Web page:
South Dakota farmers are nearing the end of a record corn harvest this week, but they have serious concerns about grain prices, storage options and rail congestion heading into spring. And they're looking for more options than the Keystone XL pipeline to help.
The proposed pipeline became emblematic during election season as a cure-all to the railway backups and delayed grain shipments that peaked this year thanks to trains transporting oil. But it remains on hold after being narrowly defeated this month in the U.S. Senate.
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When producers run out of storage space and rail cars aren't available, they store certain grains on the ground — which can reduce the quality of the grain and affect the price, said Steve Domm, general manager of Central Farmers Cooperative in Marion, South Dakota.
"I'm looking out the window as the conveyor is piling corn on the ground as we speak," Domm said Wednesday.
The amount of rail capacity the Keystone XL would free up would be "a blip on the radar," added Keith Alverson, president of the South Dakota Corn Growers Association President.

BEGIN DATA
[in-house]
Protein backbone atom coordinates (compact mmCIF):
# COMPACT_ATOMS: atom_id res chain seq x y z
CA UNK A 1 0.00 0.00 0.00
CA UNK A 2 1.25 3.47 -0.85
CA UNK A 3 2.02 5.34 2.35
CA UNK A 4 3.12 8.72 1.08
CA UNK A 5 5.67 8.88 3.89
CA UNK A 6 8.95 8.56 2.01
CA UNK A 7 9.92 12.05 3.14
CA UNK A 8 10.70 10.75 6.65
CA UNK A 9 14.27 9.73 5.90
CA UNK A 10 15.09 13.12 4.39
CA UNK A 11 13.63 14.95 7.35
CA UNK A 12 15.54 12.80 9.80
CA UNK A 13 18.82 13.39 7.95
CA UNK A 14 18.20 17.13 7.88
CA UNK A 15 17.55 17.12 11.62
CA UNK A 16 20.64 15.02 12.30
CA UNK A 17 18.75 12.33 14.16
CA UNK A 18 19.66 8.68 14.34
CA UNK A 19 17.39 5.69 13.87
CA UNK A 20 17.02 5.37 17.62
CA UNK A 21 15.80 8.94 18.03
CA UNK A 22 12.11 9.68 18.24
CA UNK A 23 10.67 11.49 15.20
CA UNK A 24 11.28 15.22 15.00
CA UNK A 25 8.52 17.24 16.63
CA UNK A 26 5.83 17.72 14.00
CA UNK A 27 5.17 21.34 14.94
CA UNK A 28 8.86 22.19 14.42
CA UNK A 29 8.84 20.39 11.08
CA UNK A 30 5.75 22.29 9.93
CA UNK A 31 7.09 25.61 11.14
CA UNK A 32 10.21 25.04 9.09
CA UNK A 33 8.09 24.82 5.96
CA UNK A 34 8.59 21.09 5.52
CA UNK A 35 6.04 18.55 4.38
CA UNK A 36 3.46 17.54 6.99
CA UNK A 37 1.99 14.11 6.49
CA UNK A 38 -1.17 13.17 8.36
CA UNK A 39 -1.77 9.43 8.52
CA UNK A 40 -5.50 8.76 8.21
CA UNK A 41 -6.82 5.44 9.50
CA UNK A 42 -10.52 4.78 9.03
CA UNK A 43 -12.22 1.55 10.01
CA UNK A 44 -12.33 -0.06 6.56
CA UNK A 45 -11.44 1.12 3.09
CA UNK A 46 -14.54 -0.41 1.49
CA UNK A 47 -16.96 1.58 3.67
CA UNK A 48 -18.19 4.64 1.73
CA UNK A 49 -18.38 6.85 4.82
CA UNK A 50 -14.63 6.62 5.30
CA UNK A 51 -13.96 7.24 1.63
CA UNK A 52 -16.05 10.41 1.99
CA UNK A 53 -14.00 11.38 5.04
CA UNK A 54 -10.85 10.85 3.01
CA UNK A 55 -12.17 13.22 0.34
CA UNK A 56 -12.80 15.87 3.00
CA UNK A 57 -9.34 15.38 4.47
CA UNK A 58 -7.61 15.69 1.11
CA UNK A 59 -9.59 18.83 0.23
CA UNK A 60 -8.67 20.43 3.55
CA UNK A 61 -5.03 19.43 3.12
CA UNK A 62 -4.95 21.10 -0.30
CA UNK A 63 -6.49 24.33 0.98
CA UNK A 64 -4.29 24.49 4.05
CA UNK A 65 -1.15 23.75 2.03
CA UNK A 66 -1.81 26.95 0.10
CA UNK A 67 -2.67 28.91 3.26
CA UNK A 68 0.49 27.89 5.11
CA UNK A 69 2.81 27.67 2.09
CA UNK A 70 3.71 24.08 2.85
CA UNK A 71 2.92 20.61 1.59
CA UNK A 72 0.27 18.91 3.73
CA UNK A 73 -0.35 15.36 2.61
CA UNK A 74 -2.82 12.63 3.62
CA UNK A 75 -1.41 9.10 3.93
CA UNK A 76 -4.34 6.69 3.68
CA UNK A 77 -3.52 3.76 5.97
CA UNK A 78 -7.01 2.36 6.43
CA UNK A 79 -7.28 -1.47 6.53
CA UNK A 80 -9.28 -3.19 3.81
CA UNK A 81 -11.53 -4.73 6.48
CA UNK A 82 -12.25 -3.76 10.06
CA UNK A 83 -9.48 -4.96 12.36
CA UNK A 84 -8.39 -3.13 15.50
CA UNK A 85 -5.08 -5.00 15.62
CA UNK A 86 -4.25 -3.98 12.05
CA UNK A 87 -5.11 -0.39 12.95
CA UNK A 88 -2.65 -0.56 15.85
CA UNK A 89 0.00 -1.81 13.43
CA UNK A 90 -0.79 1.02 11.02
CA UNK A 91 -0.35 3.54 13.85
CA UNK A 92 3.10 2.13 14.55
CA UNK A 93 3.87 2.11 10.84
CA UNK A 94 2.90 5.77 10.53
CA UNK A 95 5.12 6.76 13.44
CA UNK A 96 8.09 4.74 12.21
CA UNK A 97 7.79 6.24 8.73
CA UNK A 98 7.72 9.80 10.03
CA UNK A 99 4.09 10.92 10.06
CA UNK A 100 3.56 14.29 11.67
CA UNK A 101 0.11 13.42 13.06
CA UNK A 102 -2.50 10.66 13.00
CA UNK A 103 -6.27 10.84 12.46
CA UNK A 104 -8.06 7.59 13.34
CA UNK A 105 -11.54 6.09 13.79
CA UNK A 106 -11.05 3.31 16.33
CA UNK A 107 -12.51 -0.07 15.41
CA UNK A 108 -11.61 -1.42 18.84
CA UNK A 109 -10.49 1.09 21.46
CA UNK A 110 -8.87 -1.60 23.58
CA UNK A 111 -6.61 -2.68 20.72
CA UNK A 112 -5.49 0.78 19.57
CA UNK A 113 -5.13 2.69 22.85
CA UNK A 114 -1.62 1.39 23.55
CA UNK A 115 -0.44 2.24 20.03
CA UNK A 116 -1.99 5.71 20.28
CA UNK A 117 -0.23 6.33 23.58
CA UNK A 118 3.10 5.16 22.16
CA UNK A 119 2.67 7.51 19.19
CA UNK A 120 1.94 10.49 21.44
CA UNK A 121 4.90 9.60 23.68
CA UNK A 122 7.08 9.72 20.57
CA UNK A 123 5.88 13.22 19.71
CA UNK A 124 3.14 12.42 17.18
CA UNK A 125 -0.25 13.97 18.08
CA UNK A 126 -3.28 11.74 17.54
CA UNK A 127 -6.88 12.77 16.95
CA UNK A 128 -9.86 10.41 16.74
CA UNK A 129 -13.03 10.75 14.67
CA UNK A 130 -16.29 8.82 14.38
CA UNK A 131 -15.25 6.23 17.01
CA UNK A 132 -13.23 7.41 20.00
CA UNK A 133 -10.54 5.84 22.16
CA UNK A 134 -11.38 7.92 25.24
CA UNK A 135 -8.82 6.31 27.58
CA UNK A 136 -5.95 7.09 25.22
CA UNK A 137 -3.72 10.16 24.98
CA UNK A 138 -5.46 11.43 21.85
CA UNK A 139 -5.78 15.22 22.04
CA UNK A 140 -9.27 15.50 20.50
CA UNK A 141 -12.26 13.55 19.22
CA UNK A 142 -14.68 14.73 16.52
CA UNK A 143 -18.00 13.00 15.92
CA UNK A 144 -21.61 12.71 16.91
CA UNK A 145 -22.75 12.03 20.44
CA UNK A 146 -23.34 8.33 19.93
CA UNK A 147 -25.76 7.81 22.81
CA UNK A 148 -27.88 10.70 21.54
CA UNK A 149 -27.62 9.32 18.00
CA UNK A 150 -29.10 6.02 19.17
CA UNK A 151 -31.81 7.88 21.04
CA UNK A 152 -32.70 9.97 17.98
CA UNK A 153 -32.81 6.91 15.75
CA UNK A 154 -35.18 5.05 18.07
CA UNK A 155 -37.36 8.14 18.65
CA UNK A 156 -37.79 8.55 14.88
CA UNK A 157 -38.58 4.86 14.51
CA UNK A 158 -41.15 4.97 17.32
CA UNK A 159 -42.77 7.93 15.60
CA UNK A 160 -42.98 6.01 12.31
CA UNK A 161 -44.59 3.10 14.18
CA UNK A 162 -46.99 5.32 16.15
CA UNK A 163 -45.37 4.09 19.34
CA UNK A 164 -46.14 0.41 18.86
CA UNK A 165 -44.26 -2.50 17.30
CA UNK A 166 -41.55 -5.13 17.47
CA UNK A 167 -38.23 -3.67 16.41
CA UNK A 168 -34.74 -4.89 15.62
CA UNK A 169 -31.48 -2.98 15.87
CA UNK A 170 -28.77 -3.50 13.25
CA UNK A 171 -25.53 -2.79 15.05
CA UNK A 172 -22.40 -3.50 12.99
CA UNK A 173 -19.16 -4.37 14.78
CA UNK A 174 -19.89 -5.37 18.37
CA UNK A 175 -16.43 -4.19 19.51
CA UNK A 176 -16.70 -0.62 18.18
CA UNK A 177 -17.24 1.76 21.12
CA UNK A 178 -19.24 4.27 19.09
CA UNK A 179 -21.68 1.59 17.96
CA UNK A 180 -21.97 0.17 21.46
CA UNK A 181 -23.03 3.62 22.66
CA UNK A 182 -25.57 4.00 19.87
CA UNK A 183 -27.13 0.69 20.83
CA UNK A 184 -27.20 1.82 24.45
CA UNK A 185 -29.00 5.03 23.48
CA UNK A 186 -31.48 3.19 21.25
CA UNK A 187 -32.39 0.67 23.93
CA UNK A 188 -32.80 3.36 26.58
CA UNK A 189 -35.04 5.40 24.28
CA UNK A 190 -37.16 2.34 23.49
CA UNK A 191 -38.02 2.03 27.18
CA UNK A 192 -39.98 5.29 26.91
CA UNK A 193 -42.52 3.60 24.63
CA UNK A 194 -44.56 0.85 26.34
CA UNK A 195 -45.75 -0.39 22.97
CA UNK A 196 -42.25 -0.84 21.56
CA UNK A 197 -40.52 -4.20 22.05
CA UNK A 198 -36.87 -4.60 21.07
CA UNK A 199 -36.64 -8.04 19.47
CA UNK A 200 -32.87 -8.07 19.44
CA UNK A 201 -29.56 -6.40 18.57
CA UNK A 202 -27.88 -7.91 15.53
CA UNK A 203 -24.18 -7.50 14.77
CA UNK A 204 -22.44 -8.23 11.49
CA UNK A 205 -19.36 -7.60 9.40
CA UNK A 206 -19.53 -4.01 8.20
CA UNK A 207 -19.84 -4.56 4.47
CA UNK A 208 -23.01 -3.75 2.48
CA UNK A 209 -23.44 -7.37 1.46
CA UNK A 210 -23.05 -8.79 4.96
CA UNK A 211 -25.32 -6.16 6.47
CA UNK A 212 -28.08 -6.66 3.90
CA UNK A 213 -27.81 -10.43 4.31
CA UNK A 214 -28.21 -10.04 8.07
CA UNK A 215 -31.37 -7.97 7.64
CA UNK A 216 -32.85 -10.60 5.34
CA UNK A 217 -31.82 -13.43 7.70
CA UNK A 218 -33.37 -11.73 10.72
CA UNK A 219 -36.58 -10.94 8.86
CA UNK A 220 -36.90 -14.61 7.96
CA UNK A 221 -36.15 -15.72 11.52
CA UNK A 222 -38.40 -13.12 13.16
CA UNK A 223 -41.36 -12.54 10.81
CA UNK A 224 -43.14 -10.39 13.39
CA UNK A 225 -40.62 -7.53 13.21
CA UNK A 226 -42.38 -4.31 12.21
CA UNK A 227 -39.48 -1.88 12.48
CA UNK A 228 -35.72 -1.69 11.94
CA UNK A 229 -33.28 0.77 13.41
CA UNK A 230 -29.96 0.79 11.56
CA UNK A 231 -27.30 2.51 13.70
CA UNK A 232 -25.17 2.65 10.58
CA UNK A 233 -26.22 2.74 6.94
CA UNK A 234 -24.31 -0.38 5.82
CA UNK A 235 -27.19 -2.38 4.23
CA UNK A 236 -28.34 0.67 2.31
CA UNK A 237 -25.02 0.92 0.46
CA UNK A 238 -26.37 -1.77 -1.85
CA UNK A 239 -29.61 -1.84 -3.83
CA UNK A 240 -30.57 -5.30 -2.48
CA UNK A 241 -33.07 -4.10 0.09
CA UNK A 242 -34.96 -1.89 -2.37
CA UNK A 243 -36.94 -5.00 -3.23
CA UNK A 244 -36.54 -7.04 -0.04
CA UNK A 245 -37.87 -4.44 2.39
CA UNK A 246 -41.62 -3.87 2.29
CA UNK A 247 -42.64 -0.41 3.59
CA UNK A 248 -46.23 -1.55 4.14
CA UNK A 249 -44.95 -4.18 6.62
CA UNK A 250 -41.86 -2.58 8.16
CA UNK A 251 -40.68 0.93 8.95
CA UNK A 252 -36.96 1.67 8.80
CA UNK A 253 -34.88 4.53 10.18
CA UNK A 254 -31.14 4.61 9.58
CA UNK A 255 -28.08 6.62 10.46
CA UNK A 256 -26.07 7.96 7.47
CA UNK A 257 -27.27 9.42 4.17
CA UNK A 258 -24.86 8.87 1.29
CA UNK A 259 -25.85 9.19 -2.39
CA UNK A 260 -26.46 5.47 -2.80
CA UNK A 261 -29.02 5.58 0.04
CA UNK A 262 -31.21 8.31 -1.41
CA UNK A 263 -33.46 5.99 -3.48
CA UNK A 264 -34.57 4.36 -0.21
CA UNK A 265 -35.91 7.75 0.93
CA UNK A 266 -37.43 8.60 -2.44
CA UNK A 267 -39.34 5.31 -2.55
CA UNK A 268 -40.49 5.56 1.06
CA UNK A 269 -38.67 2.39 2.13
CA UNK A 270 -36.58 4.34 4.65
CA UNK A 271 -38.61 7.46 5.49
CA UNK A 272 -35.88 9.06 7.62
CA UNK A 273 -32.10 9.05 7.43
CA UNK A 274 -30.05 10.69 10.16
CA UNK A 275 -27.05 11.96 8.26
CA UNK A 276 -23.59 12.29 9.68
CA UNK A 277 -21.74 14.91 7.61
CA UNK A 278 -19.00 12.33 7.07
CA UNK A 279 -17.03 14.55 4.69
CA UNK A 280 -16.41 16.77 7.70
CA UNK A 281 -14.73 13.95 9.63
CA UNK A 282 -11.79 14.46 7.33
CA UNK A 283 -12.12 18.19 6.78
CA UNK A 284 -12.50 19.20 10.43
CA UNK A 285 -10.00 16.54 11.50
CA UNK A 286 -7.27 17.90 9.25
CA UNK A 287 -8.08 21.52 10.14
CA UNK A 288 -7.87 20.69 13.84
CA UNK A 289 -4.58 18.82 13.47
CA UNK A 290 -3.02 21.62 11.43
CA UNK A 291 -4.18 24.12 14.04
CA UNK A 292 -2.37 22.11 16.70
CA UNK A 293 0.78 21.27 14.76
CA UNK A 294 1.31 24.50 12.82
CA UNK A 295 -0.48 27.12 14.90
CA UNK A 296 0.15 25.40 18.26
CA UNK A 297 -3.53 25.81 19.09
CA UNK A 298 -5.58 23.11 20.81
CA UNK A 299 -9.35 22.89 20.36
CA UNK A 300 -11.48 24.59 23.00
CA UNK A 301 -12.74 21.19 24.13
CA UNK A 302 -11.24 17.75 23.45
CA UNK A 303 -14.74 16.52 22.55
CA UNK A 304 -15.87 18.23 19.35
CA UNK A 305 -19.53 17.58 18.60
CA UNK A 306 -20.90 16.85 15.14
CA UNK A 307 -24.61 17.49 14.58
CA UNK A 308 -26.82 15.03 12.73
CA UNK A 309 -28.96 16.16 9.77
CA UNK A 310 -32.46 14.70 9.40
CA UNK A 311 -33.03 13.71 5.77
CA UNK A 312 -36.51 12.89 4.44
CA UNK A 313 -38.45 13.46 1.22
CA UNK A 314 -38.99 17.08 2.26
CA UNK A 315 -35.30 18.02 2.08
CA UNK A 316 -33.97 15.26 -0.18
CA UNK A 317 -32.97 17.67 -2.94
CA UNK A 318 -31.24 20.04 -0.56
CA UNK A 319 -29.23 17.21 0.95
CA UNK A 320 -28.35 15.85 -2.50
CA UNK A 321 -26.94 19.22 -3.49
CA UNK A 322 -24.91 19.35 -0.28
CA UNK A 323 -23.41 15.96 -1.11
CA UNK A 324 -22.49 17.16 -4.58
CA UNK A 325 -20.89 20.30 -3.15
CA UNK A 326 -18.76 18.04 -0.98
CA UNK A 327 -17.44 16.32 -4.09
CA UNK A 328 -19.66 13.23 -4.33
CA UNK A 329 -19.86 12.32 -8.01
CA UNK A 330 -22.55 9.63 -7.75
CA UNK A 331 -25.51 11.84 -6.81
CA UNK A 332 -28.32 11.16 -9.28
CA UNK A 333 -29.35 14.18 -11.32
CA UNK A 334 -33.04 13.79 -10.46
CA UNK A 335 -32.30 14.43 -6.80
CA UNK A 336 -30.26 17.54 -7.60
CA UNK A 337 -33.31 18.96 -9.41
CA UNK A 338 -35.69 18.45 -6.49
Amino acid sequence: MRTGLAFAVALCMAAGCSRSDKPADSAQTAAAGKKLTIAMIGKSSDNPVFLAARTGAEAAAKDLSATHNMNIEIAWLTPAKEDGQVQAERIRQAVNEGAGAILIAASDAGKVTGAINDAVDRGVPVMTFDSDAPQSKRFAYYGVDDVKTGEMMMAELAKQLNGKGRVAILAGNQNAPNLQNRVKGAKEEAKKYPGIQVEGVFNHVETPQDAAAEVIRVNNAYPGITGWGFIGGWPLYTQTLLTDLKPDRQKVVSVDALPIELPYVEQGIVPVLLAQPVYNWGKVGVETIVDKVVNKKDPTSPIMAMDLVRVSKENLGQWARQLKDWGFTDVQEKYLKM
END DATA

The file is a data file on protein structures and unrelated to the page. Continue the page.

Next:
Alverson said the pipeline would be helpful as part of a larger suite of solutions, including working with the railroads in the short term to prioritize grain shipments during harvest periods and pushing for more rail infrastructure investments.
The pipeline would cut through South Dakota and several other states to move Canadian oil to the Gulf Coast. The line is planned to transport as much as 100,000 barrels of North Dakota crude oil a day.
Advocates of the pipeline, including many Republican lawmakers, say the project will lessen congestion on the rail lines that South Dakota farmers use to ship crops. Railroad companies say the backup is part due to the sharp increase in oil production in North Dakota, now the country's second largest oil-producing state behind Texas.
Shortly before Election Day, U.S. Sen. John Thune and Sen.-elect Mike Rounds met with agricultural workers at the Central Farmers Cooperative. They were pressed for more solutions — not just building Keystone — to the rail delays.
Thune has put forward legislation that would give the Surface Transportation Board, which regulates freight rail prices, more power to address delays and other problems.
The Burlington, Northern & Santa Fe Railway Company has also pledged $6 billion in capital improvements for their system wide infrastructure in 2015, spokeswoman Amy McBeth said in a statement. The railroad has been shipping record amounts of corn, wheat and soybeans.
"We clearly understand that for much of 2014 we did not meet the expectations for service of our agricultural customers," she said.